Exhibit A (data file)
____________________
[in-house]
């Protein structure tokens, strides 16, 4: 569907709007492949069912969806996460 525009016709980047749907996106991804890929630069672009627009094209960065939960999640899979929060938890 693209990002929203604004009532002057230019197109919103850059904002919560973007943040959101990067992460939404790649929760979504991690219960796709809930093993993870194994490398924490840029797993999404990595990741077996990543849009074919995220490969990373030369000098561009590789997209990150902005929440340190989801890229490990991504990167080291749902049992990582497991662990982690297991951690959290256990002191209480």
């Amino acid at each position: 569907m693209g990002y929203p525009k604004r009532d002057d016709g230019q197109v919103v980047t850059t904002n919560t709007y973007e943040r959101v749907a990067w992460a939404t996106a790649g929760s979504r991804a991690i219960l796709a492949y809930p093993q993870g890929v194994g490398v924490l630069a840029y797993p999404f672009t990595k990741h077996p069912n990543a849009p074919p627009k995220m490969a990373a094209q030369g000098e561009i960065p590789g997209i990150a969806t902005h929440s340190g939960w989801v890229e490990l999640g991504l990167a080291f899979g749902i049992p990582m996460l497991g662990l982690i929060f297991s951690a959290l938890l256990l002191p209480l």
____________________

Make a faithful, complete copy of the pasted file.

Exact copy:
[in-house]
């Protein structure tokens, strides 16, 4: 569907709007492949069912969806996460 525009016709980047749907996106991804890929630069672009627009094209960065939960999640899979929060938890 693209990002929203604004009532002057230019197109919103850059904002919560973007943040959101990067992460939404790649929760979504991690219960796709809930093993993870194994490398924490840029797993999404990595990741077996990543849009074919995220490969990373030369000098561009590789997209990150902005929440340190989801890229490990991504990167080291749902049992990582497991662990982690297991951690959290256990002191209480």
């Amino acid at each position: 569907m693209g990002y929203p525009k604004r009532d002057d016709g230019q197109v919103v980047t850059t904002n919560t709007y973007e943040r959101v749907a990067w992460a939404t996106a790649g929760s979504r991804a991690i219960l796709a492949y809930p093993q993870g890929v194994g490398v924490l630069a840029y797993p999404f672009t990595k990741h077996p069912n990543a849009p074919p627009k995220m490969a990373a094209q030369g000098e561009i960065p590789g997209i990150a969806t902005h929440s340190g939960w989801v890229e490990l999640g991504l990167a080291f899979g749902i049992p990582m996460l497991g662990l982690i929060f297991s951690a959290l938890l256990l002191p209480l």